On the wall is a soothing landscape with forests at the horizon, open plains in the foreground and a path that snakes toward sunset. The painting is called “Evening Walk,” the artist is Beki Borman of West Allis, and my challenge is to use her work as an inspiration to create my own.
In her three-hour class are almost three dozen students, each wearing paint-splattered aprons and sitting in front of a blank canvas. “Relax, have fun with it and get a drink once in a while,” we are advised.
We begin by painting the sky, after coaching about which brush to pick up, how to use it and what colors of paint to mix. “Equal parts red and blue, with just a little white” sounds straightforward but produces all sorts of hues. That’s the beauty of what happens during this evening together.
We learn brushstrokes and painting techniques as Beki leads us, step by step. We all hear the same words but create remarkably different versions of the featured work. Some variations happen on purpose, since the point is to feed our creativity and trust our instincts. Some results differ because, speaking for myself, we don’t know any better.
Splash Studio: a Painting Bar, in Milwaukee’s trendy Third Ward, draws a wide mix of ages and skill levels. Groups of friends, couples on dates, mothers with daughters joke and encourage each other.
I arrive with three long-time friends, and strangers soon dub one as “The Ringer” because her natural talent is evident. I’m unapologetically at the opposite end of the spectrum, but no one judges or advises unless I ask for it.
A part of the fun is watching my artsy friend work. “I never drink when I paint,” she says, but tonight is an exception and it doesn’t seem to hinder her efforts.
“You might see my painting at Goodwill,” another friend announces, and the third decides to bring her adult daughter to a Splash class as a birthday present.
Sincd the classroom also is a bar, we sip between instructions and during class breaks. When the lessons end, owners David Poytinger and Marla Hahn take care of clean-up. Both have MBAs and built this business to support the area’s emerging artists.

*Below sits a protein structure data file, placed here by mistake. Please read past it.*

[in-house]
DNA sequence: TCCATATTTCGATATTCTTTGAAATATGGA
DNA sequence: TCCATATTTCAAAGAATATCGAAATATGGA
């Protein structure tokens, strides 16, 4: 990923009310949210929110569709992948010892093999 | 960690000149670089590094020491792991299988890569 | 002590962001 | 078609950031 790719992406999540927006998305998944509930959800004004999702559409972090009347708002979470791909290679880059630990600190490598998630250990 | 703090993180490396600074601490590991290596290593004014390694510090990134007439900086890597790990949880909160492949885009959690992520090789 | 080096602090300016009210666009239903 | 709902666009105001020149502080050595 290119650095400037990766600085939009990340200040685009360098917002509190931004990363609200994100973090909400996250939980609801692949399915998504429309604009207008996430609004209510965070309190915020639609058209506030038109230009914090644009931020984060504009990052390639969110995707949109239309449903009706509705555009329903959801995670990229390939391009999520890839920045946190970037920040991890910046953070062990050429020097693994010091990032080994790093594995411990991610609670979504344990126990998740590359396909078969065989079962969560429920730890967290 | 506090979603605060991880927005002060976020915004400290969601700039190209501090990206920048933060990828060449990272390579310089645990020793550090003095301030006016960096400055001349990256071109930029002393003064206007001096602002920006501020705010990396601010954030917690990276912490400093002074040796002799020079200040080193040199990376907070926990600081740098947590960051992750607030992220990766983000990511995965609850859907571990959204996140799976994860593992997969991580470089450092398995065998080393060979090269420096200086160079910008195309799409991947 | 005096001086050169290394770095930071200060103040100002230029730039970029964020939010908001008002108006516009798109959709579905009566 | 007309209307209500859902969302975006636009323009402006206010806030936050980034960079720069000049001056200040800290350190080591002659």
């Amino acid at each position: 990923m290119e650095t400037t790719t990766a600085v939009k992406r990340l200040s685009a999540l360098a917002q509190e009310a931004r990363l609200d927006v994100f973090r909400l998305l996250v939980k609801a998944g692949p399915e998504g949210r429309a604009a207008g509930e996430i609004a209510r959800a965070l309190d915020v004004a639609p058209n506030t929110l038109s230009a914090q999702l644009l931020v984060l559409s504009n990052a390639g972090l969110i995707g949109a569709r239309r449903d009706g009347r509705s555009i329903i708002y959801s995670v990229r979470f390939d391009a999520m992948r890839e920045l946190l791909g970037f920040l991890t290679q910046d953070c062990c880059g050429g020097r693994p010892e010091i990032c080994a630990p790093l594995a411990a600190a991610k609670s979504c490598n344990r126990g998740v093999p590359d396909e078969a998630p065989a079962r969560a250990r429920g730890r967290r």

A different artist leads each session, so many artistic styles are represented in classes and the artwork that graces the studio walls. Much of it is for sale.
“For some people, painting can be a very private or emotional experience,” David notes. “Some people share their stories.
“Many don’t have any art experience, but others talk about starting art school and never finishing, or letting other aspects of life take priority.”
A class is offered on most nights, many fill to capacity and the bar-studio is a fine place to talk about or buy local art even when a class isn’t scheduled.
The cost is $28-33 to participate in an artist-led, three-hour session at Splash Studio, 184 N. Broadway St., Milwaukee. The paints are water-based acrylics.
Cartoons, abstracts, still lifes, three-dimensional art and much more are represented in featured paintings. Check out the calendar of painting styles, artists and times at splashmilwaukee.com. Reservations are advised; call 414-882-7621 with questions.
It is possible to just show up for a drink and watch others or paint a smaller picture on your own for as little as $10 (for a 6-inch-square canvas). Private events also are arranged.
Need inspiration? The studio’s library of visual art resources is available for browsing.
February events include the Valentine’s Day painting of Natalie LeRoy’s “Trunks,” two elephants whose trunks touch in the shape of a heart. Cost for this 7-10 p.m. session is $40 per person, which includes a 16-by-20-inch canvas, four-pack of chocolate truffles, a champagne toast and sampling of chocolate coffee or hot chocolate at the newly opened Red Elephant Chocolate, 333 N. Broadway St.
The Red Elephant sells chocolate to eat and drink, plus chocolate-scented candles, bath salts and lotions. Also for sale are books, home décor and more with a chocolate or elephant theme.
For more: redelephantchocolate.com, 855-733-3574.
Also in the vicinity and worth visiting is Clock Shadow Creamery, 138 W. Bruce St., an urban cheese factory that shares a building with Purple Door Ice Cream. Bob Wills of Cedar Grove Cheese, Plain, oversees the cheese making, which visitors can watch from behind glass panels. Products include cheese curds, chevre and quark (similar to cream cheese, but with less fat).
“Clock Shadow” is a reference to the iconic Allen-Bradley Clock Tower in the neighborhood. It opened in 2012.
Purple Door, operated by Lauren and Steve Schultz, sells scoops to 2.5-gallon containers of ice cream made on the premises.